Caribbean Revolutions and Revolutionary Theory: An Assessment of Cuba, Nicaragua and Grenada

Caribbean Revolutions and Revolutionary Theory: An Assessment of Cuba, Nicaragua and Grenada

Caribbean Revolutions and Revolutionary Theory: An Assessment of Cuba, Nicaragua and Grenada

Caribbean Revolutions and Revolutionary Theory: An Assessment of Cuba, Nicaragua and Grenada

Synopsis

A sophisticated comparative study of the Cuban, Nicaraguan and Grenadian revolutions, using techniques derived from J. S. Mill and perfected by Theda S. Skopol. Despite the unfulfilled promise of all three revolutions, they do suggest that people have the potential to make history and affect positive changes. Originally published by Macmillan Caribbean 1993, this edition contains a new Preface by Anthony Maginot, Florida International University.

Excerpt

Good books do not need prefaces. I write this, therefore, not as a preface but as a celebration. I celebrate the fact that the author, aside from writing an interesting and relevant account of revolution in three countries, does two things of larger import: he has broken with parochialism and he writes without polemics.

How refreshing it is to read a book which makes a clear break with the stultifying parochialism of so much of the social science writing on and in the West Indies. Meeks does this through enormous thematic breadth, from Cuba to Nicaragua to Grenada. The book is Caribbean-wide in scope thus. It is a lamentable fact that too few social scientists in the West Indies seem to pay any heed to Gordon K. Lewis's admonition cum scolding when he asked rhetorically, 'What does he know about the Caribbean, who only knows about the West Indies?' It is time that the long overdue talk about regionalism, of the need to broaden and deepen our intra-regional associations, be accompanied by the kind of scholarship that advances those worthy goals. The reasons are self-evident.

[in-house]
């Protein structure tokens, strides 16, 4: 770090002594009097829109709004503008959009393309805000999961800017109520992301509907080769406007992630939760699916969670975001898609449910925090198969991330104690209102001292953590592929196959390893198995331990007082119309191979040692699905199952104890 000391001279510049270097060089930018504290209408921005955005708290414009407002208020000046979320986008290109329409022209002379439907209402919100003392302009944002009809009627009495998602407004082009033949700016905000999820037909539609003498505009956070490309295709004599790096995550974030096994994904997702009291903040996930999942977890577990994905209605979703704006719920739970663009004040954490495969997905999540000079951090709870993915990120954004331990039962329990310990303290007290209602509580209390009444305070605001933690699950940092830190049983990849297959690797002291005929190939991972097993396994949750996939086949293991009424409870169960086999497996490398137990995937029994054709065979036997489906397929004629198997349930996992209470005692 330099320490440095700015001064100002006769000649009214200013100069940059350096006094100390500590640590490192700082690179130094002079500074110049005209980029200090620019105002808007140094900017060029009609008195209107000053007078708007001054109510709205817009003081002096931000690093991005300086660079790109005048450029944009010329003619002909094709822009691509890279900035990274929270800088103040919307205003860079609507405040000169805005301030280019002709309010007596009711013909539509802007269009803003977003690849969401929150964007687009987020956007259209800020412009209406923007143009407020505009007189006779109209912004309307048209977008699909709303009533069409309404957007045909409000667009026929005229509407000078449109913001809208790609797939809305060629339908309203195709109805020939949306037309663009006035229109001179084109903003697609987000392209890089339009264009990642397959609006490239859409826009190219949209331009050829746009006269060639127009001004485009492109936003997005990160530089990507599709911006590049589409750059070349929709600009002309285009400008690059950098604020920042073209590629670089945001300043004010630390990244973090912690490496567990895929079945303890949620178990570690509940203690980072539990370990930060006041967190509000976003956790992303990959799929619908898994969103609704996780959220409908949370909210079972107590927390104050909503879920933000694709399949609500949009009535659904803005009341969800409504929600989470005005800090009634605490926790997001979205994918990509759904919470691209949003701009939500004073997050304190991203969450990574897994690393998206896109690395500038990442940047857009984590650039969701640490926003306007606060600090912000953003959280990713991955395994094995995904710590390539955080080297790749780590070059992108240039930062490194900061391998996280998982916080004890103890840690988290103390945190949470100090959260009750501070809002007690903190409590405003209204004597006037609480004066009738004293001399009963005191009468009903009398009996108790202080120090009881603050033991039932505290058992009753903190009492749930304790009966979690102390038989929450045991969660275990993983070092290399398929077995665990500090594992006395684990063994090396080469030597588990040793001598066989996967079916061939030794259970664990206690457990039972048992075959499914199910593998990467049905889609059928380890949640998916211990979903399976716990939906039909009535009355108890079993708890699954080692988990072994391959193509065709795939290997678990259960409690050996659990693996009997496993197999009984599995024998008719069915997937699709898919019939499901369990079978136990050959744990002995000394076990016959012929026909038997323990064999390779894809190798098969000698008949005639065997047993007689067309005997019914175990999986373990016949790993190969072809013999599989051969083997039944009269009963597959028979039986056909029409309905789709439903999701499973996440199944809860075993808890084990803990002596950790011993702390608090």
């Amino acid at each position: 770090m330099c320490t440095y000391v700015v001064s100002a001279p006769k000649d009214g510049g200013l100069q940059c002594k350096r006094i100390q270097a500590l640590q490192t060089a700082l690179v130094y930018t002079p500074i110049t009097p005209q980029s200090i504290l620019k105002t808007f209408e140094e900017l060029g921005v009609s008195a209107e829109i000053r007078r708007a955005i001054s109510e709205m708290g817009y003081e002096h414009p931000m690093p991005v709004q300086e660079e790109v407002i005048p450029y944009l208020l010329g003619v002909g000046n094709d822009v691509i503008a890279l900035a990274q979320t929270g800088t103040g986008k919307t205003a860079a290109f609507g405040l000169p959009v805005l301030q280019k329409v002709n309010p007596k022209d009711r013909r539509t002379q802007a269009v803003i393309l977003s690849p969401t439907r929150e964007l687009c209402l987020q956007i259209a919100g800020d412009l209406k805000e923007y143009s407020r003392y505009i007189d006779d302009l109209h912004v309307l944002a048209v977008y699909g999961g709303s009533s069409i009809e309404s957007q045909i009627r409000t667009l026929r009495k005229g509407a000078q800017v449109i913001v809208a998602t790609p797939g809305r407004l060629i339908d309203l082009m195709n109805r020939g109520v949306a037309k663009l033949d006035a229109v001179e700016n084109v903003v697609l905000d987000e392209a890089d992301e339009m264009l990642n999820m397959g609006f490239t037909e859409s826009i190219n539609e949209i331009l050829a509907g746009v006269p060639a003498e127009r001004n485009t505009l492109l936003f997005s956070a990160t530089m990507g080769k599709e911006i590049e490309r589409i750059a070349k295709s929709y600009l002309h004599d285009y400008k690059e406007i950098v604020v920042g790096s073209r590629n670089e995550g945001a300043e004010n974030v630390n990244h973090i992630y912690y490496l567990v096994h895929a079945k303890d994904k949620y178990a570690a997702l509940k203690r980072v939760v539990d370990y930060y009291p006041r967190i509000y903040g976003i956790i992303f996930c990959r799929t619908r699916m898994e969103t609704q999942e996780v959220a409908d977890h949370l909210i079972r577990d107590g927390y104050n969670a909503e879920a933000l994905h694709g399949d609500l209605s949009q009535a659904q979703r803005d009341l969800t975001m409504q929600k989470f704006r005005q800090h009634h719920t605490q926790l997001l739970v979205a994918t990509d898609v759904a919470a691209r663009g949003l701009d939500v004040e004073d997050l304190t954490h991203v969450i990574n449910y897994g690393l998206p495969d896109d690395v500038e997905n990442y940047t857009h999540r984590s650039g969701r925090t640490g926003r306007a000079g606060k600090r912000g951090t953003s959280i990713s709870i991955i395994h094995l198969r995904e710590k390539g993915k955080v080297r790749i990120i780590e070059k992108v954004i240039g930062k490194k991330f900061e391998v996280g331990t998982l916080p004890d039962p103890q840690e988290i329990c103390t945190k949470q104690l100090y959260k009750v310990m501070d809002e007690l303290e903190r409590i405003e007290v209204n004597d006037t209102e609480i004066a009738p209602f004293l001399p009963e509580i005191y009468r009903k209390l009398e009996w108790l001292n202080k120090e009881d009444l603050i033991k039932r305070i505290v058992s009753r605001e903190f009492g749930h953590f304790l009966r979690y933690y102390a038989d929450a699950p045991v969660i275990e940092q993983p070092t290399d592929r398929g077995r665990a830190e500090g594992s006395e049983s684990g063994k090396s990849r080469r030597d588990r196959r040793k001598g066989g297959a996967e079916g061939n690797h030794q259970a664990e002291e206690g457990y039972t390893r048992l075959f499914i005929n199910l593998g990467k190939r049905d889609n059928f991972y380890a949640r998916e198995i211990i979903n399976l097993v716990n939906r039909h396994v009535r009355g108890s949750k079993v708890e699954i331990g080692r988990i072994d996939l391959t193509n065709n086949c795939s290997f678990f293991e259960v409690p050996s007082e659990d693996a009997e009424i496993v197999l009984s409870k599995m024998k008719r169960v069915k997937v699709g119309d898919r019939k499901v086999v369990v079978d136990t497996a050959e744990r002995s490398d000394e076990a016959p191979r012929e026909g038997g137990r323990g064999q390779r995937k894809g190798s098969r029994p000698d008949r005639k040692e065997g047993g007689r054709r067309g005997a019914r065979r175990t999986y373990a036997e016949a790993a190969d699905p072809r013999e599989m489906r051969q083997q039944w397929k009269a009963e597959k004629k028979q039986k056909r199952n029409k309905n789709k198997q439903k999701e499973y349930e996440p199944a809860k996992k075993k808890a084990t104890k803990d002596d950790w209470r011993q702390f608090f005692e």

Because there is no linguistic or cultural 'core' to this complex region, the only truly illuminating approach is the comparative one. Interestingly enough, the record of comparative work has been considerably better in disciplines other than the social sciences. There have been many models to follow. In history, Guyanese Elsa Goveia's monumental study of comparative slave laws and practices or Trinidadian Eric Williams's detailed comparisons of plantations in the English, Spanish and French Caribbean are exemplary cases. In literature, who can ignore that splendid piece of comparative literary criticism, equally good as social science, of Jamaican Gabriel Coulthard, Race and Colour in Caribbean Literature?

What is it, then, with the social sciences? The language barrier is certainly one cause. Beyond that, might it be that the demand for causal explanation, as distinct from historical or ethnographic description, with its strict rules of validation, makes social science analysis less amenable to cross-cultural studies? Could it be that the progress towards regional integration has advanced much more in the economic field than it has in the intellectual and academic?

Be the answer as it may, Meeks quite evidently lets none of it deter him. He engages the analysis of revolution with gusto and without the intellectual hubris of the 'End of History' advocates or those who perpetually predict revolution. Meeks does find in Marxist and socialist thought important elements that speak . . .

Search by... Author
Show... All Results Primary Sources Peer-reviewed

Oops!

An unknown error has occurred. Please click the button below to reload the page. If the problem persists, please try again in a little while.